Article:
Apple Forced to Open App Store to Other Payment Methods

The judge in the Epic v. Apple lawsuit has issued a ruling in favor of Epic, forcing Apple to allow third-party developers to add app payment options that don’t cut Apple in for a percentage of the take. This is one of Epic’s major goals, and it means the company is now free to put in-app payment links in Fortnite.

The judge’s order states:

Apple Inc. and its officers, agents, servants, employees, and any person in active concert or participation with them (“Apple”), are hereby permanently restrained and enjoined from prohibiting developers from (i) including in their apps and their metadata buttons, external links, or other calls to action that direct customers to purchasing mechanisms, in addition to In-App Purchasing and (ii) communicating with customers through points of contact obtained voluntarily from customers through account registrations within the app.

Translation: Apple cannot force developers to cut Apple a share of their own profits via in-app purchasing mechanisms.

Apple is already attempting to spin this as a win, claiming that the Court “affirmed what we’ve known all along: the App Store is not in violation of antitrust law.”

While technically true, this reading avoids some nuance in the court ruling.

The judge opens her ruling by declaring that both Apple and Epic are wrong when it comes to defining the relevant market for Apple products. Epic, the judge notes, attempts to argue that Apple is a monopolist presiding over its own product ecosystem. Apple tries to argue that the iPhone and its own products compete with the entire digital market for video games. Both of these arguments are nonsensical — if Apple is a monopolist strictly for presiding over its own app ecosystem, so is every other high-tech company. Claiming that the iPhone competes with the likes of the Xbox, PC, and PS5 is similarly absurd.

After hearing testimony from both parties, Judge Yvonne Rogers ruled that both companies were wrong. The ruling declares that Apple competes in the digital mobile gaming transactions market, not gaming more generally. She finds that approximately 70 percent of all App Store revenue is generated by mobile gaming, which explains why Epic is so interested in bringing suit in the first place.

While the ruling does say that the Court “cannot ultimately conclude that Apple is a monopolist under federal or state antitrust laws,” it goes on to note that the trial did not consider other important questions of monopoly abuse such as barriers to entry or decreasing innovation. This is less a case of Apple being exonerated and more a situation where Epic did not prove its argument beyond a reasonable doubt.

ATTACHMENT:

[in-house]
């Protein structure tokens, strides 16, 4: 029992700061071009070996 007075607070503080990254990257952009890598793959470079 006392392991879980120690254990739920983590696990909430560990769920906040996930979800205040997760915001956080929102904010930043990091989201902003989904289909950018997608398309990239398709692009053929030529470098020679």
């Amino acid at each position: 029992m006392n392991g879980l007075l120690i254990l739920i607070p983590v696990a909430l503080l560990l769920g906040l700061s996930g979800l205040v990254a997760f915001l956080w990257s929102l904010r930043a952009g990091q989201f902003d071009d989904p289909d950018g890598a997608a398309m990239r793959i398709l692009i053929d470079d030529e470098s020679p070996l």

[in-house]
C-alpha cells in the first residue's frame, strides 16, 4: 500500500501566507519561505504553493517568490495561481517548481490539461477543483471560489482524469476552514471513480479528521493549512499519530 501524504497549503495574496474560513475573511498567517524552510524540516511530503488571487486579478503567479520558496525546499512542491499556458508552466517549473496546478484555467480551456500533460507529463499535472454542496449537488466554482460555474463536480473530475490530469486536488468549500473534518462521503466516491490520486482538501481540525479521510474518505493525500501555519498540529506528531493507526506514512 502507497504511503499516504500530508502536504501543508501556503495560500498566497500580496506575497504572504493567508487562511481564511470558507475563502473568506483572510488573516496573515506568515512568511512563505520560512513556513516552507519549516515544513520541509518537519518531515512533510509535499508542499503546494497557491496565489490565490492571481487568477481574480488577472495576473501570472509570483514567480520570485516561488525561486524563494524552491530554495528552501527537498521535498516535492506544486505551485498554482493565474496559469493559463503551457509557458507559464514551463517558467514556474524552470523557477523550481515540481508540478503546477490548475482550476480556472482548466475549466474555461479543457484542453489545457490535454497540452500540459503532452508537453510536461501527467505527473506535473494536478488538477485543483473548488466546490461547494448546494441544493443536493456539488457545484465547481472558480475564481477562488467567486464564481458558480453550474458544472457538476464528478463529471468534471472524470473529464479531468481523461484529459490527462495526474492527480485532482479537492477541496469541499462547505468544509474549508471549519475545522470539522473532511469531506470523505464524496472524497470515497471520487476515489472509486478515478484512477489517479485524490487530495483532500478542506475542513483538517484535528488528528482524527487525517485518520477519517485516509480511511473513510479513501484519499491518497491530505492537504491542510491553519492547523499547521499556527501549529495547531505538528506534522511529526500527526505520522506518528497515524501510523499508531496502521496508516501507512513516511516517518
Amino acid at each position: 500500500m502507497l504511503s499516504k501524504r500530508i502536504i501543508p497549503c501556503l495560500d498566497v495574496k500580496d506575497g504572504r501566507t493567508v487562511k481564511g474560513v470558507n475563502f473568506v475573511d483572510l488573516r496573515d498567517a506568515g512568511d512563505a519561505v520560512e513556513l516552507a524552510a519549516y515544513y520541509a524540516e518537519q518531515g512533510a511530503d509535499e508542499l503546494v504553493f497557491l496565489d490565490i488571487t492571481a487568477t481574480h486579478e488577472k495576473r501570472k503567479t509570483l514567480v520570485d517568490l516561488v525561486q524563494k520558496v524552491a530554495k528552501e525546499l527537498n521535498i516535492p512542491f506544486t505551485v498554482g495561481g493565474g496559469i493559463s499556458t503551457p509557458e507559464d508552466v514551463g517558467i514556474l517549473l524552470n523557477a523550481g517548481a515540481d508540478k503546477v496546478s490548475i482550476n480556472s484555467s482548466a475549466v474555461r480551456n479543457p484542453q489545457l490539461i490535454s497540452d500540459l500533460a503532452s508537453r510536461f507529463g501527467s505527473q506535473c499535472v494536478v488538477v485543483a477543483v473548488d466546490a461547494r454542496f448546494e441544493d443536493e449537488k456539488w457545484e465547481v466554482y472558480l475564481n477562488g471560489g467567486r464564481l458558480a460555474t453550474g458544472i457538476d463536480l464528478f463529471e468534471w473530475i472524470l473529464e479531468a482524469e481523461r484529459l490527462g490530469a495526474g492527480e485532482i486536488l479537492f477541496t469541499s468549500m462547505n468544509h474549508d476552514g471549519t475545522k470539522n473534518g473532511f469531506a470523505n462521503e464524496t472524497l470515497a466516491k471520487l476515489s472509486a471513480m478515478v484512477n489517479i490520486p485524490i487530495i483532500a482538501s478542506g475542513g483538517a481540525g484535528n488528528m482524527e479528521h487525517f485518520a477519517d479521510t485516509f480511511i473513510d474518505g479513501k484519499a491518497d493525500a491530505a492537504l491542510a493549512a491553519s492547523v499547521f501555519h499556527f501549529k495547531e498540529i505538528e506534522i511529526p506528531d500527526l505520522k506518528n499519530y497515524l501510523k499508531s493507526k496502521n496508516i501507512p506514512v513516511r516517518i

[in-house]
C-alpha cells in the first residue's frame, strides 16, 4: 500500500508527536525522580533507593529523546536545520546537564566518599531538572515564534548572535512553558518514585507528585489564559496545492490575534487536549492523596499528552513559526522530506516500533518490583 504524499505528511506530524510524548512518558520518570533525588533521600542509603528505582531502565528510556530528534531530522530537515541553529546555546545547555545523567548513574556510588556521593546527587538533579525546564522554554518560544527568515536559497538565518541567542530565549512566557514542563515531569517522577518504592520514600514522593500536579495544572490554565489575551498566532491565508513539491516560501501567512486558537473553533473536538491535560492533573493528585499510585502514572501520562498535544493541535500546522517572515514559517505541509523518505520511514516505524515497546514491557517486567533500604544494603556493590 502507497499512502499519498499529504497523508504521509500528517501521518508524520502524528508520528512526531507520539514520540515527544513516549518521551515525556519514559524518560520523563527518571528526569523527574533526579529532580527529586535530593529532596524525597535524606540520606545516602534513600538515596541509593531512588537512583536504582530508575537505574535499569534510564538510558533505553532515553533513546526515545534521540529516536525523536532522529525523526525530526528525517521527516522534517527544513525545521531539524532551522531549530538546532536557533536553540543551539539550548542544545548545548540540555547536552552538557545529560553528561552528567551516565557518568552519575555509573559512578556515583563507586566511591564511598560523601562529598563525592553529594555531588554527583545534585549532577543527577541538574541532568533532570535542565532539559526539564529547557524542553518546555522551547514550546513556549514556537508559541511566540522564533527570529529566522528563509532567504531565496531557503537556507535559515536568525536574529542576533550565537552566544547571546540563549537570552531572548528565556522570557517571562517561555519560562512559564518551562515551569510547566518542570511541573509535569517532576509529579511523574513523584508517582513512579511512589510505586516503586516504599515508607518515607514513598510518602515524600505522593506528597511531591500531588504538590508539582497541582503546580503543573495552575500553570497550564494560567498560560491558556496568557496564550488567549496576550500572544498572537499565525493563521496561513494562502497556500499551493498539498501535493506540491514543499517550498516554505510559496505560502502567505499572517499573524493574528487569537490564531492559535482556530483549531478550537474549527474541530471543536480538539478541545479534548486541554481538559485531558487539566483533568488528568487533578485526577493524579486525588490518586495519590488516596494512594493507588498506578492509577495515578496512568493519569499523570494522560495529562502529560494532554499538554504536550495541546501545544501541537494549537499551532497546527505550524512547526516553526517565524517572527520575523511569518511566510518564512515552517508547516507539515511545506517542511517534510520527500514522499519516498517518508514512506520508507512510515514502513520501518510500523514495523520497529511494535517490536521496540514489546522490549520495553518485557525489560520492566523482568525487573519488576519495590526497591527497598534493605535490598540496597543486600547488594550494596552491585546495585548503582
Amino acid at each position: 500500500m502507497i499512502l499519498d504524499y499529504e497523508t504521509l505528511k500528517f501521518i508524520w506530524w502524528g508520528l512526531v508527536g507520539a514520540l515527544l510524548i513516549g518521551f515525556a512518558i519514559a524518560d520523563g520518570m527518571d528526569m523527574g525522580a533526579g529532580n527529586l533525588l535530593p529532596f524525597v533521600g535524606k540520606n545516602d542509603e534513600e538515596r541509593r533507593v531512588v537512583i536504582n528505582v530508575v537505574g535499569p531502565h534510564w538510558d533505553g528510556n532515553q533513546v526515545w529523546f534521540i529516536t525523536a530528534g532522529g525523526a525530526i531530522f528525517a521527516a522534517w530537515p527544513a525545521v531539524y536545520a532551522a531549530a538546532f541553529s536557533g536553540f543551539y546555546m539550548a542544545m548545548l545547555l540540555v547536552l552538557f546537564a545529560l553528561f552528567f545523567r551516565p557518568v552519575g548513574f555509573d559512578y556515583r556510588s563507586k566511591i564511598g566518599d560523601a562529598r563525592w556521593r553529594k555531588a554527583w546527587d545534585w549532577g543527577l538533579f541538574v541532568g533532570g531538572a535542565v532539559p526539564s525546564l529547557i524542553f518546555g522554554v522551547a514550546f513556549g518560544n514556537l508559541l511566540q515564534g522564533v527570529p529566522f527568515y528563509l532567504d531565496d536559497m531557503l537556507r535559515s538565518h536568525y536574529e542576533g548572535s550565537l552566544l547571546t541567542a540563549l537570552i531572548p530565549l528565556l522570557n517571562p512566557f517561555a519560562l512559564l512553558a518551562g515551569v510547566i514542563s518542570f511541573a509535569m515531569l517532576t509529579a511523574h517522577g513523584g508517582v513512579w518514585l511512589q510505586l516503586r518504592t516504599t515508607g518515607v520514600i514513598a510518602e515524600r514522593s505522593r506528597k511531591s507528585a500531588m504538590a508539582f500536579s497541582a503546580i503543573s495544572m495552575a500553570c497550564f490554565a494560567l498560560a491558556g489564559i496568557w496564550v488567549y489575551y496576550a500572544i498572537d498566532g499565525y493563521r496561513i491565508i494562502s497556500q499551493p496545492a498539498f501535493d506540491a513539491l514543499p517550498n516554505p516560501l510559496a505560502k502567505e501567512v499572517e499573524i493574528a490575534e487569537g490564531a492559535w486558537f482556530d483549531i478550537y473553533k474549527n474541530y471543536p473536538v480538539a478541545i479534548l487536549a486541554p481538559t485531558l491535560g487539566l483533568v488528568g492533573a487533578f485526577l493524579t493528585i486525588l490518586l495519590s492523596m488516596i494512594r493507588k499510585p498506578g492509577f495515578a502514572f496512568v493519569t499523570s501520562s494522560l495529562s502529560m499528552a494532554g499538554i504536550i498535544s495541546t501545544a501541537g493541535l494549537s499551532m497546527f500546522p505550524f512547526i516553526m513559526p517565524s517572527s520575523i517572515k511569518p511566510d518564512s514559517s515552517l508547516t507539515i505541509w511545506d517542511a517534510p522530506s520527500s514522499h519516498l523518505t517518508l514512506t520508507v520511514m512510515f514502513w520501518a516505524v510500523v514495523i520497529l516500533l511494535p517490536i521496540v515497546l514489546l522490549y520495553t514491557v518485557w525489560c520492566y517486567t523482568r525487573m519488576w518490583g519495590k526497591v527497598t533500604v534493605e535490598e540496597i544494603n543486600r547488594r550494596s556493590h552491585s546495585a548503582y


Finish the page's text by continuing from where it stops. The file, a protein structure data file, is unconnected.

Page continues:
The ruling states that Apple has absolutely engaged in anticompetitive behavior through its use of antisteering provisions and the associated illegal stifling of customer choice. “When coupled with Apple’s incipient antitrust violations, these anti-steering provisions are anticompetitive and a nationwide remedy to eliminate those provisions is warranted.”

So does Epic get everything it wanted, and a quick trip back to the App Store in triumph? No. While Epic succeeded in its efforts to force Apple to open the App Store to alternative payment systems, Epic itself is still in breach of its valid contract with Apple and must pay damages. Specifically, Apple is entitled to 30 percent of the $12.1 million Epic collected from Fortnite players via Epic Direct Payment between August and October 2020, as well as 30 percent of revenue from such players between November 1 and the date of this judgment.

Apple also retains sole discretion over the content appearing on the App Store, which means it is under no obligation to allow Fortnite to return to the platform. Apple cannot prevent app developers from informing its customers that they now have the option to buy from directly within an app and it has 90 days to put the ruling into effect.

The ruling concludes:

Thus, and in summary, the Court does not find that Apple is an antitrust monopolist in the submarket for mobile gaming transactions. However, it does find that Apple’s conduct in enforcing anti-steering restrictions is anticompetitive. A remedy to eliminate those provisions is appropriate.

It seems unlikely that this ruling will be the final word on the topic. The judge leaves open the possibility that a fuller examination of the App Store’s impact on the market could demonstrate it acts as a monopoly, which is potential ground for further suits to examine. Epic also doesn’t get renewed access to the iPhone market. Court battles between huge companies can play out for a decade or more, so we may not have seen the last of this particular case or the issues it raises.

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